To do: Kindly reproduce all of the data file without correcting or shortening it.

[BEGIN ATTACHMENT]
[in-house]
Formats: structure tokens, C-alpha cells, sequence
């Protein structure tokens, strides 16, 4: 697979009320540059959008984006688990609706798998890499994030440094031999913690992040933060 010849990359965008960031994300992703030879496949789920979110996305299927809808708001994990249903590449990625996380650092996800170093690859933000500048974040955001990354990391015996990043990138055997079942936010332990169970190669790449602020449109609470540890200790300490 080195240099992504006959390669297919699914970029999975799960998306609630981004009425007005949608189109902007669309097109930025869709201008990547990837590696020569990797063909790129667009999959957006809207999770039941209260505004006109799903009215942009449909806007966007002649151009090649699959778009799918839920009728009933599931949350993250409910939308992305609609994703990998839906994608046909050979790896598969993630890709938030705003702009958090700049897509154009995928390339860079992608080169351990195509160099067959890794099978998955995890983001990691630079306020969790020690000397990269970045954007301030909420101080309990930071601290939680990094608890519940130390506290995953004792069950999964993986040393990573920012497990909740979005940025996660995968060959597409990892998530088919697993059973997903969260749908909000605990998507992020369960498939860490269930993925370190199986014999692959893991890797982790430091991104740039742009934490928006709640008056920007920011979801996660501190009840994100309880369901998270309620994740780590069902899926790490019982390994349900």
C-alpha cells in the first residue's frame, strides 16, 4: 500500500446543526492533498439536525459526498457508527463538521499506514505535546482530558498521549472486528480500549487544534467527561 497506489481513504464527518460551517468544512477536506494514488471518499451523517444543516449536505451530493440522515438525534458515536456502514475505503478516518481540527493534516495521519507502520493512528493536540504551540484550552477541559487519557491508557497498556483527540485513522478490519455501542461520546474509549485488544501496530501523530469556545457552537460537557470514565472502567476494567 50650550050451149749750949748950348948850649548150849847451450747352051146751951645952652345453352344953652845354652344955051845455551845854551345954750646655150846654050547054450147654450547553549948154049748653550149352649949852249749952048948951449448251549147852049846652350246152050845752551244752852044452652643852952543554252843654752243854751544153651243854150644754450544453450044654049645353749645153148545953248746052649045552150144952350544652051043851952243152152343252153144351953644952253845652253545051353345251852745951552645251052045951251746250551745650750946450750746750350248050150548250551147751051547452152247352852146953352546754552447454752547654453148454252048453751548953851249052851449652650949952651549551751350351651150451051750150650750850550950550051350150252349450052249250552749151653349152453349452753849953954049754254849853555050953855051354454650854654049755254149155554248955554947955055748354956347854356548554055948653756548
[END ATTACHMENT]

[in-house]
Formats: structure tokens, C-alpha cells, sequence
């Protein structure tokens, strides 16, 4: 697979009320540059959008984006688990609706798998890499994030440094031999913690992040933060 010849990359965008960031994300992703030879496949789920979110996305299927809808708001994990249903590449990625996380650092996800170093690859933000500048974040955001990354990391015996990043990138055997079942936010332990169970190669790449602020449109609470540890200790300490 080195240099992504006959390669297919699914970029999975799960998306609630981004009425007005949608189109902007669309097109930025869709201008990547990837590696020569990797063909790129667009999959957006809207999770039941209260505004006109799903009215942009449909806007966007002649151009090649699959778009799918839920009728009933599931949350993250409910939308992305609609994703990998839906994608046909050979790896598969993630890709938030705003702009958090700049897509154009995928390339860079992608080169351990195509160099067959890794099978998955995890983001990691630079306020969790020690000397990269970045954007301030909420101080309990930071601290939680990094608890519940130390506290995953004792069950999964993986040393990573920012497990909740979005940025996660995968060959597409990892998530088919697993059973997903969260749908909000605990998507992020369960498939860490269930993925370190199986014999692959893991890797982790430091991104740039742009934490928006709640008056920007920011979801996660501190009840994100309880369901998270309620994740780590069902899926790490019982390994349900």
C-alpha cells in the first residue's frame, strides 16, 4: 500500500446543526492533498439536525459526498457508527463538521499506514505535546482530558498521549472486528480500549487544534467527561 497506489481513504464527518460551517468544512477536506494514488471518499451523517444543516449536505451530493440522515438525534458515536456502514475505503478516518481540527493534516495521519507502520493512528493536540504551540484550552477541559487519557491508557497498556483527540485513522478490519455501542461520546474509549485488544501496530501523530469556545457552537460537557470514565472502567476494567 50650550050451149749750949748950348948850649548150849847451450747352051146751951645952652345453352344953652845354652344955051845455551845854551345954750646655150846654050547054450147654450547553549948154049748653550149352649949852249749952048948951449448251549147852049846652350246152050845752551244752852044452652643852952543554252843654752243854751544153651243854150644754450544453450044654049645353749645153148545953248746052649045552150144952350544652051043851952243152152343252153144351953644952253845652253545051353345251852745951552645251052045951251746250551745650750946450750746750350248050150548250551147751051547452152247352852146953352546754552447454752547654453148454252048453751548953851249052851449652650949952651549551751350351651150451051750150650750850550950550051350150252349450052249250552749151653349152453349452753849953954049754254849853555050953855051354454650854654049755254149155554248955554947955055748354956347854356548554055948653756548